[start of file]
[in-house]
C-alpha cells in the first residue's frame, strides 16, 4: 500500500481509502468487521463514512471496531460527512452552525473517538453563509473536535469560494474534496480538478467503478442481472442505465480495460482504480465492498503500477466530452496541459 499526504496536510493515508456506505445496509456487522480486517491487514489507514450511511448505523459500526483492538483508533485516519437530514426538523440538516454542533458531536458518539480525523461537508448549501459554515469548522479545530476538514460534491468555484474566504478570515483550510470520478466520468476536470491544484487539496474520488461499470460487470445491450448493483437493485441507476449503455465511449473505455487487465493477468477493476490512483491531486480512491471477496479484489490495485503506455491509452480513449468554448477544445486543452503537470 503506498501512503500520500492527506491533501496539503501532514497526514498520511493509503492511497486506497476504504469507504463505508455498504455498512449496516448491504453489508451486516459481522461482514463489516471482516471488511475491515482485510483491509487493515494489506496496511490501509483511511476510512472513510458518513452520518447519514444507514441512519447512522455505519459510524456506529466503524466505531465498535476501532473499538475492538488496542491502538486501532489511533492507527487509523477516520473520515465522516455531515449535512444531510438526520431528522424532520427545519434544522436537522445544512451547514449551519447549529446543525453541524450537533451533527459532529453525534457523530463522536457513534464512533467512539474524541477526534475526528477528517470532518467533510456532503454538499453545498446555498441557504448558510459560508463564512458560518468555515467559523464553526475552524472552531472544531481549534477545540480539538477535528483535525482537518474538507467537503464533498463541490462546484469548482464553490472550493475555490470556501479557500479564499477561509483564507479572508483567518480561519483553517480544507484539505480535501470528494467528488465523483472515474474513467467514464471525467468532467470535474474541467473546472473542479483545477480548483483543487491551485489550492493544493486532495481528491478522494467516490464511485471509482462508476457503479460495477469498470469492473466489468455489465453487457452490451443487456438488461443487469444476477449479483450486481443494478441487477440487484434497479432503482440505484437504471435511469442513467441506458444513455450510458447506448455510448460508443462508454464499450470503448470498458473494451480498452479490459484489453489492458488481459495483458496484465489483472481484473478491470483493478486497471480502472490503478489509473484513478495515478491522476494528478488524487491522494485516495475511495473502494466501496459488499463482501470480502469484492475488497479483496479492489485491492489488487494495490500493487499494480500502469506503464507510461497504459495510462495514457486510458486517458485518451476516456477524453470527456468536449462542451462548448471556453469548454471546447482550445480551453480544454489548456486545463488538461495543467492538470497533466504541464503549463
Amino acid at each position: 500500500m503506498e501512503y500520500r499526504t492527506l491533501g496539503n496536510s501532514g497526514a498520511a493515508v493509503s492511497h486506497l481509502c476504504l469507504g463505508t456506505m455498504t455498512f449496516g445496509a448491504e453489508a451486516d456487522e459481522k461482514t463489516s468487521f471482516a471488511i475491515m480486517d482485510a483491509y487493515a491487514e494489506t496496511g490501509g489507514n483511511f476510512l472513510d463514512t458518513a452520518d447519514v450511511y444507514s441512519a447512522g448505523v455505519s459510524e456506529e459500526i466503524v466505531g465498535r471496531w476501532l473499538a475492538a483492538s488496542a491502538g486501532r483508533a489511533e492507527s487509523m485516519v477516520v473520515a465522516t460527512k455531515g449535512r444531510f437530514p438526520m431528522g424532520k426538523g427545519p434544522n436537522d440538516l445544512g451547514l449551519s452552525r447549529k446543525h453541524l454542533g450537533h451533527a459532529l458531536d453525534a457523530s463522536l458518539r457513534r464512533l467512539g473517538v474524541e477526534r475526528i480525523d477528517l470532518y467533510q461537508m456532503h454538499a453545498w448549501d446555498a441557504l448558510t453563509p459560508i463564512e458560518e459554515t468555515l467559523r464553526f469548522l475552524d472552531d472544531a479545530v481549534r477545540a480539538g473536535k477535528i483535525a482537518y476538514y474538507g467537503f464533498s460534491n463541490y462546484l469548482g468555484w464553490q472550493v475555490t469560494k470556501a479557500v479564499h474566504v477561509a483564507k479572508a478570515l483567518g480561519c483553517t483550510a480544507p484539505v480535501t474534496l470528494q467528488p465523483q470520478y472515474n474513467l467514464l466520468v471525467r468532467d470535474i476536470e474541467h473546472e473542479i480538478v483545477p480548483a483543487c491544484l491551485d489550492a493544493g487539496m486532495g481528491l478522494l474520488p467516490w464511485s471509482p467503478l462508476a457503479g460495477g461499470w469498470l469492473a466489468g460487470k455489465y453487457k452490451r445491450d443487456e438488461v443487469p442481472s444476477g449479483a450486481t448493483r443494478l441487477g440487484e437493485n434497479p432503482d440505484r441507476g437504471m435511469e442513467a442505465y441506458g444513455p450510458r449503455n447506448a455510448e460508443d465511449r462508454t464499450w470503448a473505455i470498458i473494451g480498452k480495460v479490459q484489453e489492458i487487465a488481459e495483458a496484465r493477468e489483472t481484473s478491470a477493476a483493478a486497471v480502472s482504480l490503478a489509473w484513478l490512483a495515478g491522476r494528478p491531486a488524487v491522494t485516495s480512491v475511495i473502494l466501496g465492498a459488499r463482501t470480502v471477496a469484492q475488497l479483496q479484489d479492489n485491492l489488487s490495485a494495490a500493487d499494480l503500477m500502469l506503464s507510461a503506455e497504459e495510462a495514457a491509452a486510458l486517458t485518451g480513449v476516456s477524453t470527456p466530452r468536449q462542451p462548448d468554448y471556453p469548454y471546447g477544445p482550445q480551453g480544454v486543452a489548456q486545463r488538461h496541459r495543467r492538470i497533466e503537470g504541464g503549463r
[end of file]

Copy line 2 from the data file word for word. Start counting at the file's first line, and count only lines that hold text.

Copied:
C-alpha cells in the first residue's frame, strides 16, 4: 500500500481509502468487521463514512471496531460527512452552525473517538453563509473536535469560494474534496480538478467503478442481472442505465480495460482504480465492498503500477466530452496541459 499526504496536510493515508456506505445496509456487522480486517491487514489507514450511511448505523459500526483492538483508533485516519437530514426538523440538516454542533458531536458518539480525523461537508448549501459554515469548522479545530476538514460534491468555484474566504478570515483550510470520478466520468476536470491544484487539496474520488461499470460487470445491450448493483437493485441507476449503455465511449473505455487487465493477468477493476490512483491531486480512491471477496479484489490495485503506455491509452480513449468554448477544445486543452503537470 503506498501512503500520500492527506491533501496539503501532514497526514498520511493509503492511497486506497476504504469507504463505508455498504455498512449496516448491504453489508451486516459481522461482514463489516471482516471488511475491515482485510483491509487493515494489506496496511490501509483511511476510512472513510458518513452520518447519514444507514441512519447512522455505519459510524456506529466503524466505531465498535476501532473499538475492538488496542491502538486501532489511533492507527487509523477516520473520515465522516455531515449535512444531510438526520431528522424532520427545519434544522436537522445544512451547514449551519447549529446543525453541524450537533451533527459532529453525534457523530463522536457513534464512533467512539474524541477526534475526528477528517470532518467533510456532503454538499453545498446555498441557504448558510459560508463564512458560518468555515467559523464553526475552524472552531472544531481549534477545540480539538477535528483535525482537518474538507467537503464533498463541490462546484469548482464553490472550493475555490470556501479557500479564499477561509483564507479572508483567518480561519483553517480544507484539505480535501470528494467528488465523483472515474474513467467514464471525467468532467470535474474541467473546472473542479483545477480548483483543487491551485489550492493544493486532495481528491478522494467516490464511485471509482462508476457503479460495477469498470469492473466489468455489465453487457452490451443487456438488461443487469444476477449479483450486481443494478441487477440487484434497479432503482440505484437504471435511469442513467441506458444513455450510458447506448455510448460508443462508454464499450470503448470498458473494451480498452479490459484489453489492458488481459495483458496484465489483472481484473478491470483493478486497471480502472490503478489509473484513478495515478491522476494528478488524487491522494485516495475511495473502494466501496459488499463482501470480502469484492475488497479483496479492489485491492489488487494495490500493487499494480500502469506503464507510461497504459495510462495514457486510458486517458485518451476516456477524453470527456468536449462542451462548448471556453469548454471546447482550445480551453480544454489548456486545463488538461495543467492538470497533466504541464503549463